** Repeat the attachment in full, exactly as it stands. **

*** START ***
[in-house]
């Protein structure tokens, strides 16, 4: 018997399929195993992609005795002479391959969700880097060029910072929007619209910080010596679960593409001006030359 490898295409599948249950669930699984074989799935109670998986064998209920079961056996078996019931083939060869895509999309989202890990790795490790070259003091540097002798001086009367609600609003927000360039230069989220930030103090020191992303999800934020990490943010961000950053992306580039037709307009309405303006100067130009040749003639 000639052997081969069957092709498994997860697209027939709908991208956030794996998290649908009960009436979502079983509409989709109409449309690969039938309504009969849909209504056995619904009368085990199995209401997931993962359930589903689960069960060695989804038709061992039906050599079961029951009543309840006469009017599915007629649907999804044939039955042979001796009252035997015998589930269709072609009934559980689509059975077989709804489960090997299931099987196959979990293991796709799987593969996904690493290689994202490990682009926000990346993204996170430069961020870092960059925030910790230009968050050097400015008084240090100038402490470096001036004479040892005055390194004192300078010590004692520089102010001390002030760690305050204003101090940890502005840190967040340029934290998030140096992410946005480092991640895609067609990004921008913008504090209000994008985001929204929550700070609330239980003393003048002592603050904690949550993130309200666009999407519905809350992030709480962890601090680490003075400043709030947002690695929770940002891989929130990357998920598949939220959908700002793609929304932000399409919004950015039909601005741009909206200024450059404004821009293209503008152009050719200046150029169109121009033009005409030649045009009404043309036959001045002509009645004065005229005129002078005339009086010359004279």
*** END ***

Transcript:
[in-house]
């Protein structure tokens, strides 16, 4: 018997399929195993992609005795002479391959969700880097060029910072929007619209910080010596679960593409001006030359 490898295409599948249950669930699984074989799935109670998986064998209920079961056996078996019931083939060869895509999309989202890990790795490790070259003091540097002798001086009367609600609003927000360039230069989220930030103090020191992303999800934020990490943010961000950053992306580039037709307009309405303006100067130009040749003639 000639052997081969069957092709498994997860697209027939709908991208956030794996998290649908009960009436979502079983509409989709109409449309690969039938309504009969849909209504056995619904009368085990199995209401997931993962359930589903689960069960060695989804038709061992039906050599079961029951009543309840006469009017599915007629649907999804044939039955042979001796009252035997015998589930269709072609009934559980689509059975077989709804489960090997299931099987196959979990293991796709799987593969996904690493290689994202490990682009926000990346993204996170430069961020870092960059925030910790230009968050050097400015008084240090100038402490470096001036004479040892005055390194004192300078010590004692520089102010001390002030760690305050204003101090940890502005840190967040340029934290998030140096992410946005480092991640895609067609990004921008913008504090209000994008985001929204929550700070609330239980003393003048002592603050904690949550993130309200666009999407519905809350992030709480962890601090680490003075400043709030947002690695929770940002891989929130990357998920598949939220959908700002793609929304932000399409919004950015039909601005741009909206200024450059404004821009293209503008152009050719200046150029169109121009033009005409030649045009009404043309036959001045002509009645004065005229005129002078005339009086010359004279």